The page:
I see nothing wrong with asking God to intercede on our behalf.  At worst, it helps us to organise our thoughts.  Let's say I pray to God to help me get a job interview, I won't get any interviews unless I go out and give me resume to various work places.  So praying to God leads me to canvas the area with my resume.

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#80    Jor-el

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Posted 16 March 2013 - 12:50 PM

View PostSherapy, on 15 March 2013 - 09:47 PM, said:

So to make sure I understand you Jor el, you think this actually happened, that the events related in Joshua  10 are historical fact?

Pesonally I think that the events related in joshua 10 are based on the eyewitness accounts of something extraordinary that happened. The people who wrote the text did not have any special knowledge of the world, they related things as they interpreted them, even if they got the actual facts wrong.

When I started getting involved in this debate I mentioned to Ben that the whole thing could be explained through a comet that happened to break up in the earths atmosphere. In this case the language used in the text is not an accurate description of events, but rather a confused account that was embellished.

On the other hand, the whole thing can also be explained with a miracle in which all God had to do was manipulate the time flow on the earth without needeing to do anything else. In effect we could say that he created a bubble of time around the planet that allowed us to experience 24 hous in the space of a few minutes of universal time.

Either way, I say, that yes, something did happen, we simply can't chalk it up to metaphor.

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#81    Beany

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Posted 17 March 2013 - 05:42 AM

View PostBen Masada, on 05 March 2013 - 07:31 PM, said:

A message is inaccurate according to preconceived notions. What helps some could not be the same help for others. Those who enjoy a world of illusions prefer to stay with the myth that the sun and the moon did remain still for a whole day. Those who enjoy the exercise of reason are glad that now they can see how detrimental was to live with the shadows within the cave.

Ben

Hard to argue with Plato.


#82    Beany

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Posted 17 March 2013 - 05:53 AM

View PostWoIverine, on 14 March 2013 - 08:43 PM, said:

I posted this months ago!  Nobody even considered it. No one had any explanation for "a missing day during the historic record."  Glad to see you brought it back Ben. :tu:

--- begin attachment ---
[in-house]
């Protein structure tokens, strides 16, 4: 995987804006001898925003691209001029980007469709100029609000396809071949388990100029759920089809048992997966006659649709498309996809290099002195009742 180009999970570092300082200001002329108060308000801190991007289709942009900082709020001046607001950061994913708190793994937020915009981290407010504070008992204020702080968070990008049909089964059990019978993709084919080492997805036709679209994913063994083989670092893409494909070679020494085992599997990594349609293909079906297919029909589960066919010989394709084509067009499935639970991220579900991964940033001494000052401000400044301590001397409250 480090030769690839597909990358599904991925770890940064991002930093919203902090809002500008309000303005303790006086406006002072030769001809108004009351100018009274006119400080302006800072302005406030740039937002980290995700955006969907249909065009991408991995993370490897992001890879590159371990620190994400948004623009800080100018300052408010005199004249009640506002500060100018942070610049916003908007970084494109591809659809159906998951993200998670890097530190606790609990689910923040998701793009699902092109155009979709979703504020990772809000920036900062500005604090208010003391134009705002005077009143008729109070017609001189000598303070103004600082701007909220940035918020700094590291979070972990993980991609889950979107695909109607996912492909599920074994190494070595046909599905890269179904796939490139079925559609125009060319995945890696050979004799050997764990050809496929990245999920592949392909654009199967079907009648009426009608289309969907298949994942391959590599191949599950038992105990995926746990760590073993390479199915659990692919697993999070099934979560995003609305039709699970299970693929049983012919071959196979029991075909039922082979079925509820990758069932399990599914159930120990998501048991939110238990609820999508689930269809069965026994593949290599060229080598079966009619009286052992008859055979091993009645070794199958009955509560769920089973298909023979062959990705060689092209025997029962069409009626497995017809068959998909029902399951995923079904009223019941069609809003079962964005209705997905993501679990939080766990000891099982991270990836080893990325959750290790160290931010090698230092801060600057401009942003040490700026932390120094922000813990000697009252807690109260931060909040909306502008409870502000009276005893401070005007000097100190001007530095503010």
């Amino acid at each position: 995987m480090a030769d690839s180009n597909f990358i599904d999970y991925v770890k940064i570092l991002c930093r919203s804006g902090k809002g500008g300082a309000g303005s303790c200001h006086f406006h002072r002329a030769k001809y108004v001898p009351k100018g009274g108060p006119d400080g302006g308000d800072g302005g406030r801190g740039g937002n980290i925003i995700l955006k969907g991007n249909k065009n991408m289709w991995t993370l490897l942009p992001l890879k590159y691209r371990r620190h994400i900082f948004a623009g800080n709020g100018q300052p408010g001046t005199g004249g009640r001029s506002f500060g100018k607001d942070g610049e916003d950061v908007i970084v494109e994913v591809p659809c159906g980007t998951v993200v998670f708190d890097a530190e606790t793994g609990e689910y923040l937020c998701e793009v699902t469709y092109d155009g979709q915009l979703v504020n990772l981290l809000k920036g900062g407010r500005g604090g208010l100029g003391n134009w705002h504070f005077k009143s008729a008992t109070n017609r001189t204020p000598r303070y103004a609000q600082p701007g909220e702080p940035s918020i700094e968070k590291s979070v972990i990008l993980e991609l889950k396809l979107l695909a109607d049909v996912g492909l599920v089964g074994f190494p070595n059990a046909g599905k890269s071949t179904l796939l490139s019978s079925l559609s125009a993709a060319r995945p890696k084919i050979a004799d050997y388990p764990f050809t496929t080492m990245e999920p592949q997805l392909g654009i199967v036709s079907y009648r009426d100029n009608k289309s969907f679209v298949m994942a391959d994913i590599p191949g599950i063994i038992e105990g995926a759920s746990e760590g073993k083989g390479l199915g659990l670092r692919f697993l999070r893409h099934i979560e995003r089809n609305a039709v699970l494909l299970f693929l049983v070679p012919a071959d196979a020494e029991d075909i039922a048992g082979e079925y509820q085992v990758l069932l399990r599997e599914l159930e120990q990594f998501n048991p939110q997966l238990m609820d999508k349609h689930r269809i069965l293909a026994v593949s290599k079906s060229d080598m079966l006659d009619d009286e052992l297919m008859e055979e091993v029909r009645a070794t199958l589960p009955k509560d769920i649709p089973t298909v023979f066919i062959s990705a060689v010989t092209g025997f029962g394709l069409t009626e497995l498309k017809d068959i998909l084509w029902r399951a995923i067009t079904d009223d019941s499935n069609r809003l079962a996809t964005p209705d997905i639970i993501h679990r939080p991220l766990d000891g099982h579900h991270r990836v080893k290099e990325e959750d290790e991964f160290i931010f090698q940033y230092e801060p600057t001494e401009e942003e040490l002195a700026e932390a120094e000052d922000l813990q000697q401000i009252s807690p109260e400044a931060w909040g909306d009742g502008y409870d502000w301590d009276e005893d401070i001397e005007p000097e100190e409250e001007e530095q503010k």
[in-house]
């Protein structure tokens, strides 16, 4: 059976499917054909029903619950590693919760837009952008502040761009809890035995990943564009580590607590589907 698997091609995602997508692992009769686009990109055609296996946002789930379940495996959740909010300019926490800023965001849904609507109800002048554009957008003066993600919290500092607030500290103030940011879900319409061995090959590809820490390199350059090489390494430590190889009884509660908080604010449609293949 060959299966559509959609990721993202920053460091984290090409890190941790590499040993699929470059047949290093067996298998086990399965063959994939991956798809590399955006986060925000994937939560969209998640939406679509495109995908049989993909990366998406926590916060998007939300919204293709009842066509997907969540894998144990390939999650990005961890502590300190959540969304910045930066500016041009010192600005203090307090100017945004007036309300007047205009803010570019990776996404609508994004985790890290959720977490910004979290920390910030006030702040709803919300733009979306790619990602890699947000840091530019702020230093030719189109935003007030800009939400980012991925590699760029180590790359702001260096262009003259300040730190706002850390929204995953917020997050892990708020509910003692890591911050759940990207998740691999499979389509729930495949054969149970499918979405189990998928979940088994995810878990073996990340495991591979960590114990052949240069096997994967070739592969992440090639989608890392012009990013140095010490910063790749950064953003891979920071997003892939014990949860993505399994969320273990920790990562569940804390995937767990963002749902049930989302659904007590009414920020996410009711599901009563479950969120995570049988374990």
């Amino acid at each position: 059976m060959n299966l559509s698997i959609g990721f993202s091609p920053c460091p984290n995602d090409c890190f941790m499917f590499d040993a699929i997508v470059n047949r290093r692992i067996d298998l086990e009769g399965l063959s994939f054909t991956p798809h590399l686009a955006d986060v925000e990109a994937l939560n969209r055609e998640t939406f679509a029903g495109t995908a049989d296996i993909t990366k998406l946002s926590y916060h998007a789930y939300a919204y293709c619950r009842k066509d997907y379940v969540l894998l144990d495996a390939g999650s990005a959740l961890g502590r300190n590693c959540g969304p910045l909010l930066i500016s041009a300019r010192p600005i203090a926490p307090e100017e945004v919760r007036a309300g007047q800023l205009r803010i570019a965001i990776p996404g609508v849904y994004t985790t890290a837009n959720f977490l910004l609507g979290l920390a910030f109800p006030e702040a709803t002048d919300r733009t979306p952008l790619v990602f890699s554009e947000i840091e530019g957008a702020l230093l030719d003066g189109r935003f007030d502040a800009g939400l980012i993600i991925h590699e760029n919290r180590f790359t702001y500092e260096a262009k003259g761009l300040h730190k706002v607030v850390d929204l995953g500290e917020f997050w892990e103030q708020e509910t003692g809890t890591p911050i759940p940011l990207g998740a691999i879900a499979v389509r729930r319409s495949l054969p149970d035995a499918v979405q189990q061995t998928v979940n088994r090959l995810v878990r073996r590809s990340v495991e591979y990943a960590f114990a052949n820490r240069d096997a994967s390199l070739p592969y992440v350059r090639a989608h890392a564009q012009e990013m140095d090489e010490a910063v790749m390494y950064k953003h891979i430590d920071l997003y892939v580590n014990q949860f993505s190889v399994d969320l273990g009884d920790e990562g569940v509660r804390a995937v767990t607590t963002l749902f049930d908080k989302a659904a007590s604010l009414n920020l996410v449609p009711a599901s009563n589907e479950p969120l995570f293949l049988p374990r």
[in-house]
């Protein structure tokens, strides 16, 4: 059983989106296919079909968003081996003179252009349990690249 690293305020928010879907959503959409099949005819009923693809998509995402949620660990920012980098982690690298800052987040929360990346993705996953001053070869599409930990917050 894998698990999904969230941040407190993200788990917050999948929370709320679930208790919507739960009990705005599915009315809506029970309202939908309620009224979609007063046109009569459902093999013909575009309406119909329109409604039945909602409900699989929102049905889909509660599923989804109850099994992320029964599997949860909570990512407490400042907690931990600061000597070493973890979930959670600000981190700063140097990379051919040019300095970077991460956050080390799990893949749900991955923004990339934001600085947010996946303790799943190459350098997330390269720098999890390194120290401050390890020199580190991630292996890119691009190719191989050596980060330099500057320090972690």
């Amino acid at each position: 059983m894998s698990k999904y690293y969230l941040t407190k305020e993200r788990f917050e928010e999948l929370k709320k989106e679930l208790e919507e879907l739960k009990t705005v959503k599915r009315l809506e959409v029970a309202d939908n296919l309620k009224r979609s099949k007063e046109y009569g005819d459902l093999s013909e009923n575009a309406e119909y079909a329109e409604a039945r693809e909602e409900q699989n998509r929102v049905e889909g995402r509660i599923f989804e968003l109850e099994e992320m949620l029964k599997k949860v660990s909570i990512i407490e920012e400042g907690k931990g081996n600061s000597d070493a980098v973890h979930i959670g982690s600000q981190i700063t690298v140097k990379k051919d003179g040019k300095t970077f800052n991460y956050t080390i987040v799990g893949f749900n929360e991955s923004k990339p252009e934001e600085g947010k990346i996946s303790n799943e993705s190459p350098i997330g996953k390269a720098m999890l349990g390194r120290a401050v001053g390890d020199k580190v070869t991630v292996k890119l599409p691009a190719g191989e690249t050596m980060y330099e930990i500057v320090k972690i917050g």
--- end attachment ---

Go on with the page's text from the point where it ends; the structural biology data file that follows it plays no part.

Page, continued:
Always thought references like this were interesting:

Discussion of the Missing Day in Earth's History(The Day the Sun Stood Still)

It is reported by historians that records of the Chinese during the reign of Emperor Yeo, who lived at the same time as Joshua, report "a long day." Also, Heroditus, a Greek historian, wrote that an account of "a long day" appears in records of Egyptian priests. Others cite records of Mexicans of the sun standing still for an entire day in a year denoted as "Seven Rabits," which is the same year in which Joshua defeated the Philistines and conquered Palestine. ("Bible-Science Newsletter," DAILY READING MAGAZINE - Supplement, Vol. VIII - No. 5, May 1978, Caldwell, Idaho.) Additionally, the historical lore of the Aztecs, Peruvians, and Babylonians speak of a "day of twice natural length."

In 1970, a story appeared in "The Evening World," a newpaper in Spencer, Indiana, about a consultant to the space program named Harold Hill (deceased) citing that he was told a computer program had found a "missing day." Though the computer program story could never be validated, interesting speculations and studies ensued about what astronomical mechanism might result in the "Earth standing still" for 24 hours.

One person suggested a large asteroid, perhaps 480 miles in diameter, may have struck Earth's mantle slowing Earth's rotation to a standstill by causing the hard mantle and molten core to separate for 24 hours as a bicycle's speed brake might slowly bring the wheels to a halt with the inter spokes continuing to rotate. After 24 hours, the friction between the stationary mantle and rotating core would accelerate the mantle to rotate once more.

The mechanism and collision would have to be somewhat viscous so that both the deceleration and acceleration was so gradual as to go unnoticed by Earth's inhabitants. The theory cites Professor Totten as writing that Newton described a way Earth's rotation could abruptly be slowed without its inhabitants noticing the slowing. A close encounter with the asteroid Hermes (500,000 miles) by Earth in 1937 is given as an example of the likelihood that such a collision might have occurred in Joshua's time.

The existance of a depressed (sink ) region of great size between Hawaii and the Philippines featuring long fracture lines at the bottom of the Pacific Ocean which extend outward to the continents is offered as the remains of the asteroid causing the loss of a day in the Earth's history. ("How To Live Like a King's Kid," Harold Hill with Irene Harrell, Bridge Publishing, Inc., South Plainfield, New Jersey, 1974, p. 74.)